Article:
Posted by: Sales Makers | July 15, 2017

Addendum to X-Selling at Membership Sales Page 3

It gained popularity in the 1970s reaching 3.1 million players by 1974.

I gained exposure to the game in Florida, where the game of handball was played outdoors (not to be confused with the European / Olympic sport).

Local parks would erect a 3 sided-brick wall (measuring 20 feet x 40 feet) with no ceiling or back wall) where locals could play this game with a small, hard black rubber ball with their ‘hands’ (thus, hand ball).

Often the players would use a glove (to protect their hands a bit).

One day, supposedly someone took a tennis racquet, sawed off a bit of the handle and started playing with a softer ball (blue with no fur [like a tennis ball] – I think the manufacturer was Penn.)

Specific rackets were developed later that had a somewhat different shape than a normal tennis racquet.

Racquetball was played by a lot of the Baby Boomers in college, graduating and countless Racquetball Clubs were created to accommodate this booming sport.

By the end of the 70’s / early 80’s however; the sport was losing momentum (yet still maintains approximately 5 million players in North America) and Racquetball Clubs started being converted into multi-purpose Clubs.

You see, all of the yuppies were graduating from University where they had been jocks and very active.

They didn’t actually want to work yet (Americans don’t get a “gap” year).

At the same time Arthur Jones was selling a line of equipment for $27,000 and you could rent some space in a strip mall, get a couple of bikes and set up a business.

OR you could rent a court or two at a Racquetball Club (they already had locker rooms), cheap and set up there.

Young women were taking courses with Jackie Sorenson and becoming qualified “Jazzercise” instructors.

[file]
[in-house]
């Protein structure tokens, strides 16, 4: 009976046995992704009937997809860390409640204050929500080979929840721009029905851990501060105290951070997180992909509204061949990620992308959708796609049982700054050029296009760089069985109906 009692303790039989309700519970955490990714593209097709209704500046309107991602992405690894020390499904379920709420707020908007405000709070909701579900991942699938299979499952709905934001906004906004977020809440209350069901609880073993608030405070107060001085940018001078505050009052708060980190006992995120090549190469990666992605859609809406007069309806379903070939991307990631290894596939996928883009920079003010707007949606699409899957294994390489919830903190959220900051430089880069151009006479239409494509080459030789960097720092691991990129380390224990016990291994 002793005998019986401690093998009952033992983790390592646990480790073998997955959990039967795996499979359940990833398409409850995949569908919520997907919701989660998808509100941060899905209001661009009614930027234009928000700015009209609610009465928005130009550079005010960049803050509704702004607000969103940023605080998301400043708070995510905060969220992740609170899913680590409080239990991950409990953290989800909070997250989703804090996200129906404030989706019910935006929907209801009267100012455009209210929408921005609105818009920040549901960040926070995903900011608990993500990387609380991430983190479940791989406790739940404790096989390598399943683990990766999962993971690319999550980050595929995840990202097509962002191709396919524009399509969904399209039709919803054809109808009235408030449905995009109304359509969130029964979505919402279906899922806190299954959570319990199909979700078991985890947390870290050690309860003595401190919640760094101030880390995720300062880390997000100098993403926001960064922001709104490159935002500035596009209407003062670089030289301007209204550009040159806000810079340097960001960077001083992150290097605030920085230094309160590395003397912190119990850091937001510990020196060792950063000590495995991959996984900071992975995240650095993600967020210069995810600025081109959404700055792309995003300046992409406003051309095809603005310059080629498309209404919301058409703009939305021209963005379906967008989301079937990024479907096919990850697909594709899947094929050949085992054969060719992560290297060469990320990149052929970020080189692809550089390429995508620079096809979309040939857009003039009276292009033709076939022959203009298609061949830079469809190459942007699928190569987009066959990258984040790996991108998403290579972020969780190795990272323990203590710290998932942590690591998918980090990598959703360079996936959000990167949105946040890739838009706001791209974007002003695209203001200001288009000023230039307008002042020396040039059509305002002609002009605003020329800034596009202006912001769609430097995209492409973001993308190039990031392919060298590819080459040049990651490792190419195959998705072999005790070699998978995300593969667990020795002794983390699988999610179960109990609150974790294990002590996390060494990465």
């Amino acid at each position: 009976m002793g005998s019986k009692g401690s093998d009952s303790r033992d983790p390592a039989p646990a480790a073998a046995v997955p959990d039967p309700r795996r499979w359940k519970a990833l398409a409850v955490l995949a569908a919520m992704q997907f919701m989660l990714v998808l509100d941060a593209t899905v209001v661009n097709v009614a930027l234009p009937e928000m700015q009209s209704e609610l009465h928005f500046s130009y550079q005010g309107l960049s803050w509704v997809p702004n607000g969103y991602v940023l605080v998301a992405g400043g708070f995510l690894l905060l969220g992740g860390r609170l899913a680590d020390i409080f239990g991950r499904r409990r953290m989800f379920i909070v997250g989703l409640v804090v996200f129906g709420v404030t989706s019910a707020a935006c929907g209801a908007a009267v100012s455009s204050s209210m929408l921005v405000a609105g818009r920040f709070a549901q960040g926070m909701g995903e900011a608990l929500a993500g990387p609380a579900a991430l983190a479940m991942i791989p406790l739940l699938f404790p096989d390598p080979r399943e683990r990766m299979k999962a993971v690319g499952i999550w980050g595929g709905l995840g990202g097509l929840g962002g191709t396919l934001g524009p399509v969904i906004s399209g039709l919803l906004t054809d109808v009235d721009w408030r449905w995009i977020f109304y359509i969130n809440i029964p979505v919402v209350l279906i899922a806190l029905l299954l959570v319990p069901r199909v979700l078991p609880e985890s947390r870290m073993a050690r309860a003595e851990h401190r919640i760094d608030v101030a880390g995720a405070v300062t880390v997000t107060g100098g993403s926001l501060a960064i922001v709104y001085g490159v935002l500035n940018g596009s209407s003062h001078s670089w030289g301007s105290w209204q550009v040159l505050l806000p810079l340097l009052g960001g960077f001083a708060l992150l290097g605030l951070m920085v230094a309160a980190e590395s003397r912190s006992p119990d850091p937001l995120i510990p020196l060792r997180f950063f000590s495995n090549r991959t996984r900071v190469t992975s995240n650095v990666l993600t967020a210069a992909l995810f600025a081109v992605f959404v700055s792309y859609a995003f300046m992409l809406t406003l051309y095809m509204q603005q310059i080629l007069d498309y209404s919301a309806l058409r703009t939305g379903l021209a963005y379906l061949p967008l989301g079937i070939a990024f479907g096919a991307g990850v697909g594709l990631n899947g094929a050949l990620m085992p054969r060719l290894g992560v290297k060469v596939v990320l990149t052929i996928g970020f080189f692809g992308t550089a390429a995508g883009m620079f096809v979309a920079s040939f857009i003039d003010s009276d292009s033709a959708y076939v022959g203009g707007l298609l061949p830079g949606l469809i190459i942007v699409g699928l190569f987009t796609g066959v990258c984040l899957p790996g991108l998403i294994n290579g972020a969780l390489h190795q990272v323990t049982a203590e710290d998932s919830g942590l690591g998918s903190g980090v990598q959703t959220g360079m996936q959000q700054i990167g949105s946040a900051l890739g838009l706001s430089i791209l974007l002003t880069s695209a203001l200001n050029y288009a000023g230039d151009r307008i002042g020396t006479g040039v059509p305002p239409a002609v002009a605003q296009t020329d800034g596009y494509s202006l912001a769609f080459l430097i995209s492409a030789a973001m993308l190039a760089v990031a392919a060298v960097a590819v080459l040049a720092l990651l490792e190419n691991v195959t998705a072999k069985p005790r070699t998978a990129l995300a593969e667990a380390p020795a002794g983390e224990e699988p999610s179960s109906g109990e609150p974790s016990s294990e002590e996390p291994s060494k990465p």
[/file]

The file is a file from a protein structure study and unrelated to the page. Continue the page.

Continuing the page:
They then went to the same Racquetball Club and rented a court, by the hour.

It didn’t take long for the Club Owners to see the kids renting courts were making more than they were earning.

They either kicked them out and then bought a line of Nautilus equipment, hired an instructor (called it Aerobics) and started their own clubs.

Some however, merged and created what for all intents and purposes were what IHRSA used to define as: a multi-purpose Club.

In the beginning; you could buy what was called a Social membership – which meant you were a member, but you had to pay-to-play racquetball and couldn’t use the gym, but you could pay to take an aerobics class.

OR You could buy a Fitness membership that gave you access to the gym, but you had to pay to play racquetball or take a class.

OR If the club had a pool, then there would be a Swimming membership.

OR If the club had tennis, then there would be a Racquets membership that gave you access to the tennis courts; but not racquetball.

OR if they had racquetball, unless you bought a dual membership then you would get both, but not the gym or the pool).

AND finally: The ultimate would be an Unlimited membership that gave you access to everything included.

This was nicknamed a Chinese menu type of membership plan, since there were so many options on the menu.

NOTE: When I first started working in Scandinavia I worked with Clubs that had over 30 different types of membership (and this was in the 90’s – not the 70’s.)

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